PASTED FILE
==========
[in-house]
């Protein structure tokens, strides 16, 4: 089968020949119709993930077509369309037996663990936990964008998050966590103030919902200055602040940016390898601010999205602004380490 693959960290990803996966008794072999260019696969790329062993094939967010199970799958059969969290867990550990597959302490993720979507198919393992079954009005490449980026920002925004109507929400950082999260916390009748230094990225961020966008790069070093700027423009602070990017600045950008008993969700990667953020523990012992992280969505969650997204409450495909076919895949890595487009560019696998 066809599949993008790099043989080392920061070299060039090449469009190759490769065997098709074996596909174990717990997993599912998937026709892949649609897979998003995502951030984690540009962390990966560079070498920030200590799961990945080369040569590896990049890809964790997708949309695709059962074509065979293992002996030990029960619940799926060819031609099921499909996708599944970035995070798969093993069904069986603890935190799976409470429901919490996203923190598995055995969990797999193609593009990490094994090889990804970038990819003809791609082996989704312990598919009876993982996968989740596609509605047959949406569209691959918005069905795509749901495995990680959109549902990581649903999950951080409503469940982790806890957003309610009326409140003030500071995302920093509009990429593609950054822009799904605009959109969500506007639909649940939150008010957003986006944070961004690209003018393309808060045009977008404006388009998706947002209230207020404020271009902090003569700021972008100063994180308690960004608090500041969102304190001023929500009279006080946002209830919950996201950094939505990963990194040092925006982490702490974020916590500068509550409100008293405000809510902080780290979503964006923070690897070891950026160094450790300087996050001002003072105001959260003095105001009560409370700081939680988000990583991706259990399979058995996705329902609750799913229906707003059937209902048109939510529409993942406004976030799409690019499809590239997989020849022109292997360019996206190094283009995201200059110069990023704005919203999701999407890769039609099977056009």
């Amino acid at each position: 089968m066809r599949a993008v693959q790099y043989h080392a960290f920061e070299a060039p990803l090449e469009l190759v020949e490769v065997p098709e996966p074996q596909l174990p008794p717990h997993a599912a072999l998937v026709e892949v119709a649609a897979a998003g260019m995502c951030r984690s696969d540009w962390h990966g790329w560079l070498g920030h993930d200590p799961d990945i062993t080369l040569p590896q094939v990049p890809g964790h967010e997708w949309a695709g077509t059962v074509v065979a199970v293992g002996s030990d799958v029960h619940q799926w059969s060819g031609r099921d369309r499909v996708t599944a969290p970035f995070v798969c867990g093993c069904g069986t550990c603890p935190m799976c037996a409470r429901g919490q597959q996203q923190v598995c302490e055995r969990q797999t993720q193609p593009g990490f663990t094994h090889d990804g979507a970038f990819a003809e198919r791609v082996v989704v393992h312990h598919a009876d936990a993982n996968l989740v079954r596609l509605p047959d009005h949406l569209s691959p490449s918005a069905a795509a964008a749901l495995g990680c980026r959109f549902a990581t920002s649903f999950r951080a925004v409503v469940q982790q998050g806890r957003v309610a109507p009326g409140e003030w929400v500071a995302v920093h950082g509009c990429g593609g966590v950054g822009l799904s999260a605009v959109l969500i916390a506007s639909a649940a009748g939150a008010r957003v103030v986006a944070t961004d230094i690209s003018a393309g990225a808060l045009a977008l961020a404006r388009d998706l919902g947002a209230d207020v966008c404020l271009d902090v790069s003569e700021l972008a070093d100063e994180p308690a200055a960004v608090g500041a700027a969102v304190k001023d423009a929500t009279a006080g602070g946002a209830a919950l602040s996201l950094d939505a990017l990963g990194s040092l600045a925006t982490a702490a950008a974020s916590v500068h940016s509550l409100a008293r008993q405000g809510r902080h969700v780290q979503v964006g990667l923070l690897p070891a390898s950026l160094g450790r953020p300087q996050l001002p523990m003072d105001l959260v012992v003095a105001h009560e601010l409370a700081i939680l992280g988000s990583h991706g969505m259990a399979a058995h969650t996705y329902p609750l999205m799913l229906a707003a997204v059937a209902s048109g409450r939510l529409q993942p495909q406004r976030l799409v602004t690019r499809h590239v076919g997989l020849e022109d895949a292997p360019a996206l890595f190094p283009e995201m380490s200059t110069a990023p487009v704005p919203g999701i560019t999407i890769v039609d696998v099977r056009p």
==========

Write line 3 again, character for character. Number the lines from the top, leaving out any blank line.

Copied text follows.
């Amino acid at each position: 089968m066809r599949a993008v693959q790099y043989h080392a960290f920061e070299a060039p990803l090449e469009l190759v020949e490769v065997p098709e996966p074996q596909l174990p008794p717990h997993a599912a072999l998937v026709e892949v119709a649609a897979a998003g260019m995502c951030r984690s696969d540009w962390h990966g790329w560079l070498g920030h993930d200590p799961d990945i062993t080369l040569p590896q094939v990049p890809g964790h967010e997708w949309a695709g077509t059962v074509v065979a199970v293992g002996s030990d799958v029960h619940q799926w059969s060819g031609r099921d369309r499909v996708t599944a969290p970035f995070v798969c867990g093993c069904g069986t550990c603890p935190m799976c037996a409470r429901g919490q597959q996203q923190v598995c302490e055995r969990q797999t993720q193609p593009g990490f663990t094994h090889d990804g979507a970038f990819a003809e198919r791609v082996v989704v393992h312990h598919a009876d936990a993982n996968l989740v079954r596609l509605p047959d009005h949406l569209s691959p490449s918005a069905a795509a964008a749901l495995g990680c980026r959109f549902a990581t920002s649903f999950r951080a925004v409503v469940q982790q998050g806890r957003v309610a109507p009326g409140e003030w929400v500071a995302v920093h950082g509009c990429g593609g966590v950054g822009l799904s999260a605009v959109l969500i916390a506007s639909a649940a009748g939150a008010r957003v103030v986006a944070t961004d230094i690209s003018a393309g990225a808060l045009a977008l961020a404006r388009d998706l919902g947002a209230d207020v966008c404020l271009d902090v790069s003569e700021l972008a070093d100063e994180p308690a200055a960004v608090g500041a700027a969102v304190k001023d423009a929500t009279a006080g602070g946002a209830a919950l602040s996201l950094d939505a990017l990963g990194s040092l600045a925006t982490a702490a950008a974020s916590v500068h940016s509550l409100a008293r008993q405000g809510r902080h969700v780290q979503v964006g990667l923070l690897p070891a390898s950026l160094g450790r953020p300087q996050l001002p523990m003072d105001l959260v012992v003095a105001h009560e601010l409370a700081i939680l992280g988000s990583h991706g969505m259990a399979a058995h969650t996705y329902p609750l999205m799913l229906a707003a997204v059937a209902s048109g409450r939510l529409q993942p495909q406004r976030l799409v602004t690019r499809h590239v076919g997989l020849e022109d895949a292997p360019a996206l890595f190094p283009e995201m380490s200059t110069a990023p487009v704005p919203g999701i560019t999407i890769v039609d696998v099977r056009p």